Post-traumatic stress disorder (PTSD) symptoms may develop in elderly who have had serious falls. Lead author Nimali Jayasinghe explained, “Anyone who goes through an accident in which they feel their life may be in danger or they could get physically harmed can develop post-traumatic stress symptoms.”
The patients were assessed using the Post-Traumatic Stress Scale, which measures 17 symptoms of PTSD. Background information was also collected including marital status, previous mental health issues, details about their fall, and current health conditions. Majority of patients fell in their homes and received help within an hour.
Women, unemployed individuals, and those with less education were more likely to experience PTSD after a fall. Furthermore, PTSD was associated with other health conditions. The most common PTSD symptom reported was feeling emotionally unstable when being reminded of their fall, a change in future hopes, and problems falling or staying asleep.
Injuries to the back or chest were most associated with stress symptoms, but these did lessen over time.
Jayasinghe added, “I also hope that the report will encourage studies that explore whether symptoms in the hospital setting affect outcomes there, and to what extent there are long-term effects for patients. It remains to be seen if this association will hold when more study is conducted.”
Treatment and therapy options for post-traumatic stress disorder
Living and coping with PTSD can be challenging, but it is possible with these helpful tips.
- Follow your treatment plan.
- Educate yourself about PTSD so you can better understand your symptoms and experiences.
- Don’t self-medicate with prescription and over-the-counter drugs, or alcohol and illegal drugs.
- Break the cycle – when you feel negative emotions, remove yourself from the situation to clear your head.
- Talk to someone – whether you seek out a therapist, doctor, or even support group members, talking can often be helpful.
The primary treatment is psychotherapy, often combined with medication. But prescription drugs are toxins in the system, setting you up for dependency and harmful side effects. You want to improve your symptoms, feel better about yourself, and learn ways to cope if symptoms arise again, of course, but there is a natural approach to consider.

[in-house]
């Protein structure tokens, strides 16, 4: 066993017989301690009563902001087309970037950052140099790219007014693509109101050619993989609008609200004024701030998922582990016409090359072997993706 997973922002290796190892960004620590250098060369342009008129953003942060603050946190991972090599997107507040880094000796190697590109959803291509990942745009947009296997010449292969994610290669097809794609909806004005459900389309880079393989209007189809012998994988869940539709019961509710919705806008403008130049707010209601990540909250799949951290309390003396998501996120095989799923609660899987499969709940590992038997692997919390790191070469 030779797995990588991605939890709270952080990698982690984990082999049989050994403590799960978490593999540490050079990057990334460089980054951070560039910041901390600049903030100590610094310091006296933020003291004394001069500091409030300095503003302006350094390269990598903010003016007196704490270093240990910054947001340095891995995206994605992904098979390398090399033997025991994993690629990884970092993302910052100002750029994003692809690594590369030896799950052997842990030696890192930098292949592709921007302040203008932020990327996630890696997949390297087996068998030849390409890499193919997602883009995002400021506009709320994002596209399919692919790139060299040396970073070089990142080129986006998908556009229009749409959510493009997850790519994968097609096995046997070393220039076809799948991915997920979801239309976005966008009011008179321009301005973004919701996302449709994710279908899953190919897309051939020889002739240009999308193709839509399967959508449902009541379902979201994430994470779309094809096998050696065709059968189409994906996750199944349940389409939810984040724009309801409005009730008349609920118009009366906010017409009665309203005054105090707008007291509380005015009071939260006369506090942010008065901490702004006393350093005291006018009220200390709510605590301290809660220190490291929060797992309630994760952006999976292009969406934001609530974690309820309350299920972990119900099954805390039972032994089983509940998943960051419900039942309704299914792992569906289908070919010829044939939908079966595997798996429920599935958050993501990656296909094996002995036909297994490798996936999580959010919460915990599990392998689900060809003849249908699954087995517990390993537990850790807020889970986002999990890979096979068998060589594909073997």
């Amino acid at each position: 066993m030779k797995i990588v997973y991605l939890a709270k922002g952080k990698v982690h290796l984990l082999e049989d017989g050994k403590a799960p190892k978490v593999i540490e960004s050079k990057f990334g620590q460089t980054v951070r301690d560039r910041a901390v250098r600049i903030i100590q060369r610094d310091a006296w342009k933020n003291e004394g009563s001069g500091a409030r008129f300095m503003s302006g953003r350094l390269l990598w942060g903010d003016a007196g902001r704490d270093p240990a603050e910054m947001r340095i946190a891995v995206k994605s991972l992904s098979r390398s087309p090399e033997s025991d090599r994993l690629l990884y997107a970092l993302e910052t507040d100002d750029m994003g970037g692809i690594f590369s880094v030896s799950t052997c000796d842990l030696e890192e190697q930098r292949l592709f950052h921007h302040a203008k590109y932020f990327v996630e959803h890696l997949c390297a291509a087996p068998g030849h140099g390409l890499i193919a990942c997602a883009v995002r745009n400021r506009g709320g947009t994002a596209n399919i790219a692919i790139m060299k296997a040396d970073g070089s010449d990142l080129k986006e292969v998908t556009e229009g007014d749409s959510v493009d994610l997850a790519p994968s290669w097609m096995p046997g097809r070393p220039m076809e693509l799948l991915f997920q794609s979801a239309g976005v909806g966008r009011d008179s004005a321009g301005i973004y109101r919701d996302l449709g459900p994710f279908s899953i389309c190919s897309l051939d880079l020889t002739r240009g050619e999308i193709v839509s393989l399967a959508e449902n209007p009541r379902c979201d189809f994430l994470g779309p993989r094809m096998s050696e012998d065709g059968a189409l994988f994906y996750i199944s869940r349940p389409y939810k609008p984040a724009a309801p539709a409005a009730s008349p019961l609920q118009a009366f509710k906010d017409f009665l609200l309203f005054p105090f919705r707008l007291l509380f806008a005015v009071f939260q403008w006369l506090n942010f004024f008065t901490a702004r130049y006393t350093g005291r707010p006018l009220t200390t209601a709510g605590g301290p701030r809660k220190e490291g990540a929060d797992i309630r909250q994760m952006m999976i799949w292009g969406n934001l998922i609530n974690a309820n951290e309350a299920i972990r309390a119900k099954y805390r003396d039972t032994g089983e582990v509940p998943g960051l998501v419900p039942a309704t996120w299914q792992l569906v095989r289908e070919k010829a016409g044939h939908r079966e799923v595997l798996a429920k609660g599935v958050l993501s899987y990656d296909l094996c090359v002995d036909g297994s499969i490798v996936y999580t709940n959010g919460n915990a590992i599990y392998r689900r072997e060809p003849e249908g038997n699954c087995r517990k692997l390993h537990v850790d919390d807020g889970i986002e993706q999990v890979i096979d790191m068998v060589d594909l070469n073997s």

Several types of psychotherapy, also called talk therapy, can be used, including the following, according to the Mayo Clinic:
Cognitive therapy: This type of talk therapy helps you recognize the ways of thinking (cognitive patterns) that are keeping you stuck — for example, negative or inaccurate ways of perceiving normal situations. For PTSD, cognitive therapy often is used along with exposure therapy.
Exposure therapy: This behavioral therapy helps you safely face what you find frightening, so that you can learn to cope with it effectively. One approach to exposure therapy uses “virtual reality” programs that allow you to re-enter the setting in which you experienced trauma.
Eye movement desensitization and reprocessing (EMDR): EMDR combines exposure therapy with a series of guided eye movements that help you process traumatic memories and change how you react to them.
A healthy diet of fresh, whole foods can help calm the nervous system and boost your immunity.
There are also a number of calming, restorative herbs to supplement your diet. One to try is Holy basil. This common herb supports the adrenal glands, protecting them from the stress of surviving a violent, traumatic event.
People with chronic illness also are turning to homeopathy, a form of holistic medicine used based on the principle of “like cures like” – a plant substance taken in small amounts will cure the same symptoms it causes if it was taken in large amounts. Speak with a qualified practitioner about the following options that may help with symptoms of post-traumatic stress disorder: stramonium, mancinella, gelsemium, staphysagria, and chamomilla.
The Mayo Clinic also recommends the following coping strategies:
Don’t self-medicate: Turning to alcohol or drugs to numb your feelings won’t help and can lead to more problems down the road, preventing real healing.
Break the cycle: Be mindful of your symptoms. When you feel anxious, distract yourself and re-focus by taking a brisk walk or working on a hobby.
Talk to someone: Stay connected with supportive and caring people. You don’t have to talk about what happened – just spending time with loved ones can offer healing and comfort.
Consider a support group: Ask your health professional for help finding a support group, or contact your community’s social services system. The stronger your support network is, the better.
Post-traumatic stress disorder symptoms can take a serious toll on your health, leading to faster aging and even early death. Don’t let the disorder linger untreated. Take back control with these natural approaches to feeling like yourself again.